It’s funny how I’ve passed by this particular hideout once previously. I remember only having a glimpse through a restricted view of it – my curiosity got sparked. Yet I didn’t investigate further. Chapter closed. Then recently I was contacted by the owner (and also the barista) of this cafe, Florence, and without hesitation I decided to drop by. Chapter renewed.
So, I came to find out that the cafe is a springboard for a Gateway Boarding project in Chiang Mai to help youths there in terms of skills and training. Meanwhile, the cafe works with local organisations/schools to either bring in food or to provide them with the cafe space for various events. Essentially it’s great to know that even a cafe can do so much in reaching out to people.
What I found fascinating is that the cafe interiors livened up the monotony of an otherwise dull community centre. On one side of the cafe was a prominent blue wall which was painted after the cafe took over from a defunct snack stall. Dainty light bulbs were strung from the ceiling across the deep blue backdrop. The furniture there was a quirky mixture of wooden tables and chairs with plant decors all around. Clearly not the most typical food stall in your neighbourhood.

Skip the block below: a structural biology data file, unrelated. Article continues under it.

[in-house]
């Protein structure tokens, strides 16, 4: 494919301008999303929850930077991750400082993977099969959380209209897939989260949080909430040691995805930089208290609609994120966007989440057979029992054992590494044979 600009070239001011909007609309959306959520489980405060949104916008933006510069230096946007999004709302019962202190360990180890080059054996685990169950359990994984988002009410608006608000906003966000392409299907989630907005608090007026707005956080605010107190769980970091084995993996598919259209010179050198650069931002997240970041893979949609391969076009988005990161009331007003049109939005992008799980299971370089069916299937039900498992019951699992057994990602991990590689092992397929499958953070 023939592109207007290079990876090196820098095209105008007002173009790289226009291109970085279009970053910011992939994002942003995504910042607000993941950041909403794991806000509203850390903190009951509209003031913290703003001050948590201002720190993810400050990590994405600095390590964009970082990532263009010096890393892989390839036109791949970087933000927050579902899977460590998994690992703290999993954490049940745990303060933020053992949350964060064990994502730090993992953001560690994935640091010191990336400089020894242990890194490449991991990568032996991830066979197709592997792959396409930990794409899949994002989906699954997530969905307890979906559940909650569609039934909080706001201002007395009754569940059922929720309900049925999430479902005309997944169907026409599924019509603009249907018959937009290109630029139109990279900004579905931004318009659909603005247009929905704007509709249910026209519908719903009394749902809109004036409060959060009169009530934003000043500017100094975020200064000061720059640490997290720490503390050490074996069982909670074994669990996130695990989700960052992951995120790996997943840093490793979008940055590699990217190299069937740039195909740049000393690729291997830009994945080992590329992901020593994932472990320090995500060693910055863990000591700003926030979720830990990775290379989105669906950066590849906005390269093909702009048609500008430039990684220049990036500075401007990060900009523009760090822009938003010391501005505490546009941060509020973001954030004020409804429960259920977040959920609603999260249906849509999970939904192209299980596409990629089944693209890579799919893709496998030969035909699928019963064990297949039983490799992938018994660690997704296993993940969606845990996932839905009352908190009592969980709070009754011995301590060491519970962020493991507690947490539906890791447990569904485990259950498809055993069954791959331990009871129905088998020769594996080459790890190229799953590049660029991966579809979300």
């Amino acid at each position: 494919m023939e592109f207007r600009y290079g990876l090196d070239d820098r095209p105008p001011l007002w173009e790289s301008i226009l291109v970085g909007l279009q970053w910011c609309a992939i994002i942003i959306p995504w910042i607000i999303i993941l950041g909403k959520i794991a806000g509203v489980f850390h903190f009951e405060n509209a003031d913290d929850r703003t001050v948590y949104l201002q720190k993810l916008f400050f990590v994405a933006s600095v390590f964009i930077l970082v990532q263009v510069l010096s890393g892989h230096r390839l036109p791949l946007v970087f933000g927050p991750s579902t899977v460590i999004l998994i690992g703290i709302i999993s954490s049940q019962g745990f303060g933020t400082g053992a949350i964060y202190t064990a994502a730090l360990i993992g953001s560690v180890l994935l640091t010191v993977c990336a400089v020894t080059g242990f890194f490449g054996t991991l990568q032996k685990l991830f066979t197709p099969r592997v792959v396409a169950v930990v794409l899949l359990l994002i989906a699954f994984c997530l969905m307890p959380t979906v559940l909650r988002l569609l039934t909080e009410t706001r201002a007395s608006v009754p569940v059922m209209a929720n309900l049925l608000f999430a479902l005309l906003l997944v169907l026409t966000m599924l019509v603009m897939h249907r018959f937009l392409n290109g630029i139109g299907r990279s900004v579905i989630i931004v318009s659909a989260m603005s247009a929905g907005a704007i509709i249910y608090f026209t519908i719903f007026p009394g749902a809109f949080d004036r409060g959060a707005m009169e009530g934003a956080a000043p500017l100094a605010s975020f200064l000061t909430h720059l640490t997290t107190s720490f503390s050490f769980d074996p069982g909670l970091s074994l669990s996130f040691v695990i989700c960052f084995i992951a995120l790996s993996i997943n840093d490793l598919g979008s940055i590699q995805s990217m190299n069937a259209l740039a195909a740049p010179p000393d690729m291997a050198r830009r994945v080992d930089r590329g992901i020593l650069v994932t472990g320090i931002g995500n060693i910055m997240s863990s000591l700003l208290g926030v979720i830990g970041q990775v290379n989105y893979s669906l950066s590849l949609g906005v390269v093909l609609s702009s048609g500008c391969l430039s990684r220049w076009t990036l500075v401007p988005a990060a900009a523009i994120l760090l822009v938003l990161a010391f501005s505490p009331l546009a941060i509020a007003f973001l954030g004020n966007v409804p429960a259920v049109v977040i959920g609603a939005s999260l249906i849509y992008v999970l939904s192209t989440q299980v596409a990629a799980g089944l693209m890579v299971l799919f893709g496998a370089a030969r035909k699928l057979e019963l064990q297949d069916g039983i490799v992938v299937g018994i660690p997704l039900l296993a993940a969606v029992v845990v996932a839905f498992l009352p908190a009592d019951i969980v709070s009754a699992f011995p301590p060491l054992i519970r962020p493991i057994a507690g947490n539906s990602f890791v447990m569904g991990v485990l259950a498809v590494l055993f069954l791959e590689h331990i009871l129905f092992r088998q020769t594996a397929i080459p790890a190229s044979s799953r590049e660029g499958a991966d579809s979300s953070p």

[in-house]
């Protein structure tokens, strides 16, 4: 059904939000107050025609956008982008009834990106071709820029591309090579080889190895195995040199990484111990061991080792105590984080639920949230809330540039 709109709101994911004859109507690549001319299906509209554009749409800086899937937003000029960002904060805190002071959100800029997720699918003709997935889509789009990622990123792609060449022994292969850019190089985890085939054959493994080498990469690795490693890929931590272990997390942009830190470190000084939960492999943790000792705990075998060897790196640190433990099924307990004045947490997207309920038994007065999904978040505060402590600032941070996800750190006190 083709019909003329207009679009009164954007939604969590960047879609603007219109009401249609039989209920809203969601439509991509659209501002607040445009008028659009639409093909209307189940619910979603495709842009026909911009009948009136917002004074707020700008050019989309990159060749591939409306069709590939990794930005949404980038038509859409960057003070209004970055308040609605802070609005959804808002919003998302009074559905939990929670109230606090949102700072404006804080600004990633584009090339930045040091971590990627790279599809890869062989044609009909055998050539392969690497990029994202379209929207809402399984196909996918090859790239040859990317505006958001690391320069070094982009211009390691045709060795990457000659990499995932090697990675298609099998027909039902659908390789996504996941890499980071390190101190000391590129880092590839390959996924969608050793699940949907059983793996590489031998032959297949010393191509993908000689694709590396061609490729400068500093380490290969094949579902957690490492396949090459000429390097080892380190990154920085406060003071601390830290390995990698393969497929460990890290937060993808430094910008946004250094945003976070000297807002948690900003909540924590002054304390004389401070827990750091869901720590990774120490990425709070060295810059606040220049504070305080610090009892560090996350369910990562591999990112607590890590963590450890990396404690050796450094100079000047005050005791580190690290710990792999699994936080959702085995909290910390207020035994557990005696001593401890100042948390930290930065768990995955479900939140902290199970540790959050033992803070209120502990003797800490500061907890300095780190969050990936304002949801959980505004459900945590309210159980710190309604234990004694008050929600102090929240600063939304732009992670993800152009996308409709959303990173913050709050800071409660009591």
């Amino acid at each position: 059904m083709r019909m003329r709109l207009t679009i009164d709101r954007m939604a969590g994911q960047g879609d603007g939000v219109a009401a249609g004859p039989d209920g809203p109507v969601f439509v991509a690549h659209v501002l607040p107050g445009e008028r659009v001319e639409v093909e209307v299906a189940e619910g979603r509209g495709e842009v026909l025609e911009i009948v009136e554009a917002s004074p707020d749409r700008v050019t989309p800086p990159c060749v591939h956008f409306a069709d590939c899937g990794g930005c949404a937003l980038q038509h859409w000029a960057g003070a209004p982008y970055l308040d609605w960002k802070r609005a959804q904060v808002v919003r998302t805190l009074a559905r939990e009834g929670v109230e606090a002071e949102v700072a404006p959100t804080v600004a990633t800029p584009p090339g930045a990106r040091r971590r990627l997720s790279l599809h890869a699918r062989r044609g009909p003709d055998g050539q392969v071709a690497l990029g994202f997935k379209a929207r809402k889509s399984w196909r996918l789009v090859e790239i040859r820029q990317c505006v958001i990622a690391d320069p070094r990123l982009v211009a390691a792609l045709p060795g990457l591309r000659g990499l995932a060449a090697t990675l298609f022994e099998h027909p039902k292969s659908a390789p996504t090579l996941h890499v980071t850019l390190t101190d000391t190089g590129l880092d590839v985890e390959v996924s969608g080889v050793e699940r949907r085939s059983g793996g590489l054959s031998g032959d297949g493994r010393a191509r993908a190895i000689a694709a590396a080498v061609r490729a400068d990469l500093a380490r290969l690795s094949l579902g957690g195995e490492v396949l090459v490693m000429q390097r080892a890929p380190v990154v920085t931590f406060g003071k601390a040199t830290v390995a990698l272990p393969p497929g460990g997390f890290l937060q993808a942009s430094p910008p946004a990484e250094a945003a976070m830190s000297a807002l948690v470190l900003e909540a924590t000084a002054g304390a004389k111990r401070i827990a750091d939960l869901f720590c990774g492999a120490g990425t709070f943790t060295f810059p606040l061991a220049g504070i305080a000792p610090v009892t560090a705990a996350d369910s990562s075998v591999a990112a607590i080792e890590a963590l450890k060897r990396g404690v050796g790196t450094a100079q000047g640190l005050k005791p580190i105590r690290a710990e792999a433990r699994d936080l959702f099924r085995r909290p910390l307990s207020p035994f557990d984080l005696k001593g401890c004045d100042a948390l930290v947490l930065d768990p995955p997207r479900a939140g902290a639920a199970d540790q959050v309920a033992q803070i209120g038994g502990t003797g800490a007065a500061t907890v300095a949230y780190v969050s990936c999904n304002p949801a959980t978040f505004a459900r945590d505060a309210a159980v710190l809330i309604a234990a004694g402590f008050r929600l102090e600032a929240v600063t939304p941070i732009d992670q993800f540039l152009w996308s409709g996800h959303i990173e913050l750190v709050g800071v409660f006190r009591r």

When I first asked Florence, “Why here?”, she had replied with a smile on her face, “Why not?” And then it led me to think of the puny significance of such areas in our heartlands today. Other than a place to loan badminton courts and for senior citizens to freshen up their lives, it’s really left with nothing much to mention about. Talk about getting food in the place: you have no choice but to make do with snack bars and vending machines.
If there is anything you must get here it is of course the coffees. Like a usual cafe, there are the usuals: cappuccino, mocha and I got the latte ($3.40) for myself. I’m hardly any coffee expert but I can say that I liked the blend here. Yup, they use a coffee machine to make their coffees too. Then the team at Shebrews served me their main of the day, Shepherd’s Pie ($6.90). Their version here is a rather healthy one and it comes with the feeling of eating comfort home-cooked food. A glass display of desserts at the counter may just be worthy of a second thought. From brownies (supplied from Bakery Hearts of a family service centre in Ang Mo Kio) to homemade waffles ($4.50) with ice cream and chocolate sauce, they do spoil you a little with the choices.
As a barista, Florence also conducts coffee workshops at the cafe itself with small groups of coffee amateurs.
Sure, Shebrews Cafe isn’t your most hipster cafe serving you food from an extensive all day brunch menu, but it is definitely the little corner to relax, cut off from connections and savour life. Ultimately, that’s the motto of this quiet and what they term themselves as a “slow food” cafe.
365 Commonwealth Avenue
Queenstown Community Centre
Mondays to Thursdays 11am – 6pm
Fridays to Sundays 11am – 7pm
Tel: 6474 1681